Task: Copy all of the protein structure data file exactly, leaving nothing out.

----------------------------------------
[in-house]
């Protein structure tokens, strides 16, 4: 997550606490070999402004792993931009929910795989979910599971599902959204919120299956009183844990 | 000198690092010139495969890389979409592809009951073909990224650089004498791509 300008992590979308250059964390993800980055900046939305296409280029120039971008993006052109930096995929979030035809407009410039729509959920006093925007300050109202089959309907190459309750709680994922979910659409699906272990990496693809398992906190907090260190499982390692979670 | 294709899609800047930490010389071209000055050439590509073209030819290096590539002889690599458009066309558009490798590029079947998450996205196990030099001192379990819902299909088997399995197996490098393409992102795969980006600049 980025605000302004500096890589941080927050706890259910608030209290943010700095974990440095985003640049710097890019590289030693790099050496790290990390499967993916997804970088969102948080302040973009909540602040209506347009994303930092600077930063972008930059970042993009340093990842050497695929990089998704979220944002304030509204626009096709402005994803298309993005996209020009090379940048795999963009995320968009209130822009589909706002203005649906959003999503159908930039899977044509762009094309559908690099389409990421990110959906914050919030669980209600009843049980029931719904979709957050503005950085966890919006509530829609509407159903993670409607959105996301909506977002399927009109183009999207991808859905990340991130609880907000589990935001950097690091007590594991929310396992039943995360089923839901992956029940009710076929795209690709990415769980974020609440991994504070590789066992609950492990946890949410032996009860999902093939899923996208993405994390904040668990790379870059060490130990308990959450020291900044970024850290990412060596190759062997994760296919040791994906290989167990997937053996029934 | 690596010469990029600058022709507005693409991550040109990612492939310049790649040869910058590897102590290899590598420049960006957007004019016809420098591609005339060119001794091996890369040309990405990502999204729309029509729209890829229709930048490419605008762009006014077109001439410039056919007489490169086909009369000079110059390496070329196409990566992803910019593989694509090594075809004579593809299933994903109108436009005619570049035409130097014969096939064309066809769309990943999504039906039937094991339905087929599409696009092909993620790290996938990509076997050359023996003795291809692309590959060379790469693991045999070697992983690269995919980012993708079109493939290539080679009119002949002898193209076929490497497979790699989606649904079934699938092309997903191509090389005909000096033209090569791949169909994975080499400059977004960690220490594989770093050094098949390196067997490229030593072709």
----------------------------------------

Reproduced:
[in-house]
């Protein structure tokens, strides 16, 4: 997550606490070999402004792993931009929910795989979910599971599902959204919120299956009183844990 | 000198690092010139495969890389979409592809009951073909990224650089004498791509 300008992590979308250059964390993800980055900046939305296409280029120039971008993006052109930096995929979030035809407009410039729509959920006093925007300050109202089959309907190459309750709680994922979910659409699906272990990496693809398992906190907090260190499982390692979670 | 294709899609800047930490010389071209000055050439590509073209030819290096590539002889690599458009066309558009490798590029079947998450996205196990030099001192379990819902299909088997399995197996490098393409992102795969980006600049 980025605000302004500096890589941080927050706890259910608030209290943010700095974990440095985003640049710097890019590289030693790099050496790290990390499967993916997804970088969102948080302040973009909540602040209506347009994303930092600077930063972008930059970042993009340093990842050497695929990089998704979220944002304030509204626009096709402005994803298309993005996209020009090379940048795999963009995320968009209130822009589909706002203005649906959003999503159908930039899977044509762009094309559908690099389409990421990110959906914050919030669980209600009843049980029931719904979709957050503005950085966890919006509530829609509407159903993670409607959105996301909506977002399927009109183009999207991808859905990340991130609880907000589990935001950097690091007590594991929310396992039943995360089923839901992956029940009710076929795209690709990415769980974020609440991994504070590789066992609950492990946890949410032996009860999902093939899923996208993405994390904040668990790379870059060490130990308990959450020291900044970024850290990412060596190759062997994760296919040791994906290989167990997937053996029934 | 690596010469990029600058022709507005693409991550040109990612492939310049790649040869910058590897102590290899590598420049960006957007004019016809420098591609005339060119001794091996890369040309990405990502999204729309029509729209890829229709930048490419605008762009006014077109001439410039056919007489490169086909009369000079110059390496070329196409990566992803910019593989694509090594075809004579593809299933994903109108436009005619570049035409130097014969096939064309066809769309990943999504039906039937094991339905087929599409696009092909993620790290996938990509076997050359023996003795291809692309590959060379790469693991045999070697992983690269995919980012993708079109493939290539080679009119002949002898193209076929490497497979790699989606649904079934699938092309997903191509090389005909000096033209090569791949169909994975080499400059977004960690220490594989770093050094098949390196067997490229030593072709």